or her home.
Escrow: The holding of documents and money by a neutral
third party prior to closing; also, an account held by the lender
into which a homeowner pays money for taxes and insurance.
Fair Credit Reporting Act: A consumer
protection law that sets up a procedure for correcting mistakes on
one's credit record.
Federal Home Loan Bank Board: The board which charters
and regulates federal savings and loan associations, as well as controlling
the system of Federal Home Loan Banks.
Federal Tax Lien: A lien attached to property for
nonpayment of a federal tax.
Fee Simple: An estate under which the owner is entitled
to unrestricted powers to dispose of the property, and which can be
left by will or inherited.
Federal Housing Administration: A federal Agency
which insures first mortgages, enabling lenders to loan a very high
percentage of the sale price.
FHA loan: A mortgage insured by the Federal Housing
Administration. See the FHA Loan Primer for more details.
First mortgage: The mortgage that has first claim
(or "lien") in the event of a default.
Fixed-rate mortgage: A mortgage in which the interest
rate does not change during the entire term of the loan.
Flood insurance: Insurance required for properties
in federally designated flood areas.
Forbearance: The lender's postponement of foreclosure
to give the borrower time to catch up on overdue payments.
Foreclosure: The process by which a mortgaged property
may be sold when a mortgage is in default.
Graduated payment mortgage (GPM): A
mortgage that starts with low monthly payments that increase at a
predetermined rate. Be aware that most GPM's include a negative amortization
General Lien: A lien such as a tax lien or judgment
lien which attaches to all property of the debtor rather than the
lien of, for example, a trust deed, which attaches only to a specific
Ginnie Mac (GNMA): Government National Mortgage Association.
A federal association working with FHA which offers special assistance
in obtaining mortgages, and purchases mortgages in a secondary capacity.
Grandfather Clause: The clause in a law permitting
the continuation of a use, business, etc., which, when established,
was permissible but, because of a change in the law, is now not permissible.
Ground Rent: Rent paid for vacant land. If the property
is improved, ground rent is that portion attributable to the land
Hazard insurance: Insurance to protect the homeowner
and the lender against physical damage to a property from fire, wind,
vandalism and other hazards.
Homeowner's insurance: An insurance policy that combines
liability coverage and hazard insurance.
Homeowner's warranty: A type of insurance that covers
repairs to specified parts of a house for a specific period of time.
Interest: The fee, or rent, charged
by the lender for borrowing money.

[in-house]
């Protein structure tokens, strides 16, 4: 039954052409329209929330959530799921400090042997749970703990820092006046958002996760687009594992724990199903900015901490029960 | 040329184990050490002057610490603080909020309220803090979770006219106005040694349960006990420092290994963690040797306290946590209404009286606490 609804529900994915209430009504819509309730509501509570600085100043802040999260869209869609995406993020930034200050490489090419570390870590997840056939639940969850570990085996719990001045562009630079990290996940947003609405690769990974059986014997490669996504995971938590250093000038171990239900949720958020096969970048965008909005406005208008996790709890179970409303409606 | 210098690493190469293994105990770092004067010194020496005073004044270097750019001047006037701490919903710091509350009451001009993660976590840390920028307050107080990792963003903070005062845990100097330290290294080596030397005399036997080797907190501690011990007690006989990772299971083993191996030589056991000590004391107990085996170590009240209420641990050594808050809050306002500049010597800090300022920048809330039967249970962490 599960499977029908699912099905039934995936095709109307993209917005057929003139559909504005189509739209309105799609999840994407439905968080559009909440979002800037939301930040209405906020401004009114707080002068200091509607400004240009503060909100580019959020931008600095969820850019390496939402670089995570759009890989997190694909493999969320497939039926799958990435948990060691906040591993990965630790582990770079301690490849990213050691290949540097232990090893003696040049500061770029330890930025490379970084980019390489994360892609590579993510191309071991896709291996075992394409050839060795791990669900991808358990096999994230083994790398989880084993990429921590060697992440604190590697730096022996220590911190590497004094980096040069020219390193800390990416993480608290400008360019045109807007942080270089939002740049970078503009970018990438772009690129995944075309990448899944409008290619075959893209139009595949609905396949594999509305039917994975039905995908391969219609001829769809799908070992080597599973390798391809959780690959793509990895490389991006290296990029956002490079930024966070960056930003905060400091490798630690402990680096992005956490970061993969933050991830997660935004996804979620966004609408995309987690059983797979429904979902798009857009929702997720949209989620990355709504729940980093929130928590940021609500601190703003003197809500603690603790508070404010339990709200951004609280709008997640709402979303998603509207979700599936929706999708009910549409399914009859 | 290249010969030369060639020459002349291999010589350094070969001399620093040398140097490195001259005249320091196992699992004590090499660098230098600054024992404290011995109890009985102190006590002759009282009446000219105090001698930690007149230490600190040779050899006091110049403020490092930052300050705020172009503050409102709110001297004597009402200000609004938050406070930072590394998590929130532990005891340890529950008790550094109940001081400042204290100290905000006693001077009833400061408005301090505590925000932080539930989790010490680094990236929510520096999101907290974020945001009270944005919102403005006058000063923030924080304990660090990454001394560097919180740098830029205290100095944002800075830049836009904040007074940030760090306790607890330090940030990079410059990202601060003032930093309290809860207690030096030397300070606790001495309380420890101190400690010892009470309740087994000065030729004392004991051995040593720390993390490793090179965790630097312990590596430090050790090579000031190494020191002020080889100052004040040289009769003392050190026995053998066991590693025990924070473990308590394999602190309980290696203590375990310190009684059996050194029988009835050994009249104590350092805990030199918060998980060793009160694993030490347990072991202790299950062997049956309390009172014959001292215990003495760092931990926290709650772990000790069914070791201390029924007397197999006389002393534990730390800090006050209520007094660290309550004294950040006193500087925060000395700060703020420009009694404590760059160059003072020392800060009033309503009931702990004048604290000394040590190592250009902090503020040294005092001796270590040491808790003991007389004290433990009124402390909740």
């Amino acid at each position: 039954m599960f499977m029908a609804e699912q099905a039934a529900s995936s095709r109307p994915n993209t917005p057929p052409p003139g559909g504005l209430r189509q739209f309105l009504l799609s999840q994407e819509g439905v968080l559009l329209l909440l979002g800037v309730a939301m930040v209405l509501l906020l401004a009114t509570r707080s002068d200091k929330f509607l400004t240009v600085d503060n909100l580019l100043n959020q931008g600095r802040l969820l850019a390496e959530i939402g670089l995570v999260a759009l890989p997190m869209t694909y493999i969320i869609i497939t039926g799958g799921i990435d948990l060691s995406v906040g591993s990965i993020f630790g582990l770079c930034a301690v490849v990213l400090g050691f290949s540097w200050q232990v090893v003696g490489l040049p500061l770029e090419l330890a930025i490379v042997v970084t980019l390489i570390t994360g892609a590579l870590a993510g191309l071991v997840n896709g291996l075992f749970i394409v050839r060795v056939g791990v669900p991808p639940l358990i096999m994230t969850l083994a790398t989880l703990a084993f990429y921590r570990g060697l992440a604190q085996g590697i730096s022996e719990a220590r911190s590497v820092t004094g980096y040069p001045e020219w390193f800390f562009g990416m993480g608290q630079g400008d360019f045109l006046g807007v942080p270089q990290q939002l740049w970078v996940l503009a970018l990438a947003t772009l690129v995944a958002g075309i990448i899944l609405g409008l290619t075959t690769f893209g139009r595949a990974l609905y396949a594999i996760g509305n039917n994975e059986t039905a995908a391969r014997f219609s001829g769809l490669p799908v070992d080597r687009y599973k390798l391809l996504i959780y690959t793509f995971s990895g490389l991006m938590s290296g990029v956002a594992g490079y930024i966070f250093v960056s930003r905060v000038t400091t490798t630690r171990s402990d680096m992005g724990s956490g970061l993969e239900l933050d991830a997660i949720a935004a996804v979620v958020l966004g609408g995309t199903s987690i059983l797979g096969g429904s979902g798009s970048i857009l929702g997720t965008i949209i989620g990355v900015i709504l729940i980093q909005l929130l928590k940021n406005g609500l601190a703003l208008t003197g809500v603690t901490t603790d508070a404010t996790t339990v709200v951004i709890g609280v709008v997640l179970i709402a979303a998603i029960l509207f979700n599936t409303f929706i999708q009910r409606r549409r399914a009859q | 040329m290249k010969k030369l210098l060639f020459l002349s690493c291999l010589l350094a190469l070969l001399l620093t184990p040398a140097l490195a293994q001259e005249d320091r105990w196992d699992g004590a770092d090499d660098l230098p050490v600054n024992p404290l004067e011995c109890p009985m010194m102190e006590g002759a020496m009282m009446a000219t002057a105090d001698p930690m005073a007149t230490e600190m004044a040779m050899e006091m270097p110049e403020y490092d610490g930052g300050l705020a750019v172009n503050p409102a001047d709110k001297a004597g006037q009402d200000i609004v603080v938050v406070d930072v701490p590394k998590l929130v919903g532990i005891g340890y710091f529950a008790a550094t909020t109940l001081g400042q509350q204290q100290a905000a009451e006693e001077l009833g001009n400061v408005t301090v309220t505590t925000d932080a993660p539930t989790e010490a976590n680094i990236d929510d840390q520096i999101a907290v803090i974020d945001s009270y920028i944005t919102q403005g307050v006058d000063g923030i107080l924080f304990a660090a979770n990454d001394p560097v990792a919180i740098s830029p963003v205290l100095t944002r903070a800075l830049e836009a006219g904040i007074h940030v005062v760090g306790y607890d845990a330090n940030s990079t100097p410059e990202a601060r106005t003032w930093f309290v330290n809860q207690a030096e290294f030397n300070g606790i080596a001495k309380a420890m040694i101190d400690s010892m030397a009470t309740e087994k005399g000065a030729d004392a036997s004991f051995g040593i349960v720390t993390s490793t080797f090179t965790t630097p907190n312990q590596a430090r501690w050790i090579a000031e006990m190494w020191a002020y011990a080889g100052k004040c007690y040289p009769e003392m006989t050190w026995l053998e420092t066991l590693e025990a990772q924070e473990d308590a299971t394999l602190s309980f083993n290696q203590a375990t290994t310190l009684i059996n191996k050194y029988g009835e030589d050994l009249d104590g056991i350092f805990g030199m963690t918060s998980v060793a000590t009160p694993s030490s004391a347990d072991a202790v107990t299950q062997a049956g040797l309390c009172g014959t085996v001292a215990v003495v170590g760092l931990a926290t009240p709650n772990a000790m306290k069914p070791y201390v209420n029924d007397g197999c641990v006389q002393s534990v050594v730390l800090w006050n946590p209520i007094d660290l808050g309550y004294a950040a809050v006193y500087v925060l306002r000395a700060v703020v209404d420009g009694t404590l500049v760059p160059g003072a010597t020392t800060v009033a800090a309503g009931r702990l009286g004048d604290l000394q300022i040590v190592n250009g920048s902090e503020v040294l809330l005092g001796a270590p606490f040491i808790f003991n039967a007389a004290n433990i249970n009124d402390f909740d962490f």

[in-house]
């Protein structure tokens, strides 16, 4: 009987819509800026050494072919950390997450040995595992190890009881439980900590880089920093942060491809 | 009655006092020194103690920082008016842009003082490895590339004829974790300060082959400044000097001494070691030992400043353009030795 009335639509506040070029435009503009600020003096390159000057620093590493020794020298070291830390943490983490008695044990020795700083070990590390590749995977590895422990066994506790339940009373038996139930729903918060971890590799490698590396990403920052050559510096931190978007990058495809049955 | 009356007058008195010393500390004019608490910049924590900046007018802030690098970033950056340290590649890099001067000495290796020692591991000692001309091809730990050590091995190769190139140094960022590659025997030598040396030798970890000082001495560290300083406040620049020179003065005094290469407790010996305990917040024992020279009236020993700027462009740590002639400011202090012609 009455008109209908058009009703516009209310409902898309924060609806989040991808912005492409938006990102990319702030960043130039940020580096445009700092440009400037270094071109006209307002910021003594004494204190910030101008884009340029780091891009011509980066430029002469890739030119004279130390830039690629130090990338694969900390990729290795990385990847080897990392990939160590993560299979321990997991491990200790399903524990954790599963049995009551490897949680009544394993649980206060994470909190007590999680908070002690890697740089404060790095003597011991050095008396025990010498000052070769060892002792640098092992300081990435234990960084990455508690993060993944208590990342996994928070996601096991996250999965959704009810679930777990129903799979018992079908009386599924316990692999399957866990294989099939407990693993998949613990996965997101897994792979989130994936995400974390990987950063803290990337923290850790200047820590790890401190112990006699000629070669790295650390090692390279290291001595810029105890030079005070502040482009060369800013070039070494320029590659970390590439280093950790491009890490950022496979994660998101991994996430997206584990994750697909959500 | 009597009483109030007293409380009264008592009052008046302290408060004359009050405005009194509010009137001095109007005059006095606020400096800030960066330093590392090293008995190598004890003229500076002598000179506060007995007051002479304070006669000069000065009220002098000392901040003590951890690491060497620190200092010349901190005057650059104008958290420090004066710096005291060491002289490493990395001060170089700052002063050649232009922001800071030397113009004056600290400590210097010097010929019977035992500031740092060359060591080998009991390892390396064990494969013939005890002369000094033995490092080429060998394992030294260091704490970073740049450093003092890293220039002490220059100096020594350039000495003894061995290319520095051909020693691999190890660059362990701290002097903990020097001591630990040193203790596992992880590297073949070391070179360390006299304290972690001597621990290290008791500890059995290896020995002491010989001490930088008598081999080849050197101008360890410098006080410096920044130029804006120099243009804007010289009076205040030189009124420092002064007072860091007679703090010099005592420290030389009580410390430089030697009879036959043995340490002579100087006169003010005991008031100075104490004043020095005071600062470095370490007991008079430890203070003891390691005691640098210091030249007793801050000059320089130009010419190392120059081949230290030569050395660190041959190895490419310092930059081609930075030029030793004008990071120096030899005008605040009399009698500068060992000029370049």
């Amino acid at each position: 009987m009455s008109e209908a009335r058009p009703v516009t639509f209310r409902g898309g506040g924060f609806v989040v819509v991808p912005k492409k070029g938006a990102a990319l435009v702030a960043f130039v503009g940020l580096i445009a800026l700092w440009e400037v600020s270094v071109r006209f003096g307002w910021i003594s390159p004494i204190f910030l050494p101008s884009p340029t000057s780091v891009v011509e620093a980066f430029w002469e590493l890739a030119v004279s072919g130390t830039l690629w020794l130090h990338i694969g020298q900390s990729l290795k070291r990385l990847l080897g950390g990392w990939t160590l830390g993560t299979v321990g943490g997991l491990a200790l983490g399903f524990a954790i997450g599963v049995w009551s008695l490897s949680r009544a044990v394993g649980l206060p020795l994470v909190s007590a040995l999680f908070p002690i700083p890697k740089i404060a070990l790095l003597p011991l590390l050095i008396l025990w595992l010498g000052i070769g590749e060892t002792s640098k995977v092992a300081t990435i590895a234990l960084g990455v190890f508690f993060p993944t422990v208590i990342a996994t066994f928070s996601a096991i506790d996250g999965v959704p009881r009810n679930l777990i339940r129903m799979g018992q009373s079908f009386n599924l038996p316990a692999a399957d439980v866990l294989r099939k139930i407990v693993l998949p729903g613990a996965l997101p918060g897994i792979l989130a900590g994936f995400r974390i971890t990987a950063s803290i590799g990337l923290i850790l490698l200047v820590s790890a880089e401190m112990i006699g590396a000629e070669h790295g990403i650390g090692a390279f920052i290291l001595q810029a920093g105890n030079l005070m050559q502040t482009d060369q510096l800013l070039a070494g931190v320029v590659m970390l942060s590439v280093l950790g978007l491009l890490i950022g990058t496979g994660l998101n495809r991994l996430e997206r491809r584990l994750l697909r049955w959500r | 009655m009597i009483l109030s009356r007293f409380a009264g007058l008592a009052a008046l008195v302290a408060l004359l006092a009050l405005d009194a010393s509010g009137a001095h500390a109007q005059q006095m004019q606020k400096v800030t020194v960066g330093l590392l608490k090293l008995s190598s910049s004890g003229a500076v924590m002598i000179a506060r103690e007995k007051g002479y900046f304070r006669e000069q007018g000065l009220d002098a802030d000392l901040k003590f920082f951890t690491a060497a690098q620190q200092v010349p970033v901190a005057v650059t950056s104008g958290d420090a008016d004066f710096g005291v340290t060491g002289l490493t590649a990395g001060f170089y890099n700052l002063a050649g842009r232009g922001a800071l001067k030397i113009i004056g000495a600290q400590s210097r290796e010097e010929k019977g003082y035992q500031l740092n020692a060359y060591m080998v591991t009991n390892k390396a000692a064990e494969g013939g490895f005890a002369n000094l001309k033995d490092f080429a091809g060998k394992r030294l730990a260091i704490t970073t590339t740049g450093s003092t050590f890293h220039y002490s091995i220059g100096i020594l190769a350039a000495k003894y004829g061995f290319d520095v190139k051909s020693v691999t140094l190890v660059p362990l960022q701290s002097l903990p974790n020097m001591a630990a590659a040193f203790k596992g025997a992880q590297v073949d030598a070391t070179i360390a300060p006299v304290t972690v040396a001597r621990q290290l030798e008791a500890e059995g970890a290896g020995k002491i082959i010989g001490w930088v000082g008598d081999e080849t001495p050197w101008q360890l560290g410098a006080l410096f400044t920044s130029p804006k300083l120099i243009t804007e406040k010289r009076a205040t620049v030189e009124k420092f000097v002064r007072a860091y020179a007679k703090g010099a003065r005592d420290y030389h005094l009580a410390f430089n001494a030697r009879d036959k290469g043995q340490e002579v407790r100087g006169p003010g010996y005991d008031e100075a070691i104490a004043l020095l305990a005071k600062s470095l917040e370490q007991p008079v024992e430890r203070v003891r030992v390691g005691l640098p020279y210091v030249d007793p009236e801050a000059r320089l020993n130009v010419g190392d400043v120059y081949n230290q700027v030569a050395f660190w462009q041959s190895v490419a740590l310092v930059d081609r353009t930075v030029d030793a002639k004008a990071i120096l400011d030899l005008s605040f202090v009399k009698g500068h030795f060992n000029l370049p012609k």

Interest rate cap: A provision of an ARM limiting
how much interest rates my increase in a given adjustment period.
See also "Lifetime cap". Joint tenancy: A form of co-ownership
giving each tenant equal interest and equal rights in the property,
including the right of survivorship.
Joint Tenancy: An undivided interest
in property, taken by two or more joint tenants. The interests must
equal, accruing under the same conveyance, and beginning at the same
time. Upon death of a joint tenant the interest passes to the surviving
joint tenants, rather than to the heirs of the deceased.
Judgment: The decision of a court of law. Money judgments,
when recorded, become a lien on real property of the defendant.
Late charge: The penalty a borrower
must pay when a payment is made after the due date.
Lease-Purchase Mortgage Loan: An alternative financing option
that allows low- and
moderate-income home buyers to lease a home from a nonprofit organization
with an option to buy, and with each month's rent payments consisting
of "PITI" payments on the first mortgage, plus an extra
amount that is earmarked for a savings account in which money for
a down payment accumulates.
Lien: A legal claim against a property that must be paid
when the property is sold.
Lifetime cap: A provision of an ARM that limits the total
increase in interest rates over the life of the loan.
Loan commitment: See "Commitment letter".
Loan Servicing: The collection of mortgage payments from
borrowers and the related responsibilities of a loan servicer, such
as foreclosure, tax and insurance escrow, etc.
Loan-To-Value Ratio (LTV) is the proportional relationship
of a mortgage loan to the value of a home, expressed as a percentage.
For instance: A $100,000 home purchased with a $75,000 mortgage would
have an LTV of 75 percent.
Lock-in: A written agreement guaranteeing
the home buyer a specified interest rate provided the loan closes
with that buyer within a set period of time. The lock-in also usually
specifies the number of points to be paid at closing as well.
Margin: The set percentage the lender
adds to the index rate to determine the current interest rate of an
Mortgage: A legal document that pledges a property to the
lender as security for payment of a debt, usually a loan on the house
Mortgage banker: A company that originates mortgages exclusively
for resale in the secondary market.
Mortgage broker: A company that for a fee matches borrowers
Mortgage insurance: See "Private Mortgage Insurance".
Mortgage insurance premium (MIP): the fee paid by a borrower
to FHA or a private insurer for mortgage insurance.
Mortgage note: A legal document obligating a borrower to
repay a loan at a stated interest rate during a specified period of
time; the agreement is secured by a mortgage.
Mortgagee: The lender in a mortgage agreement.
Mortgagor: The borrower in a mortgage agreement.
Negative amortization: Payment terms
under which the borrower's monthly payments do not cover the interest
due; as a result, the balance due is added to the loan balance making
it rise - thus "negative amortization".
Notice of default: A formal written notice to a borrower
that a default has occurred and that legal action may be taken.
Origination fee: A fee paid to a
lender for processing a loan application; it is stated as a percentage
of the mortgage amount (1% is generally known as one point).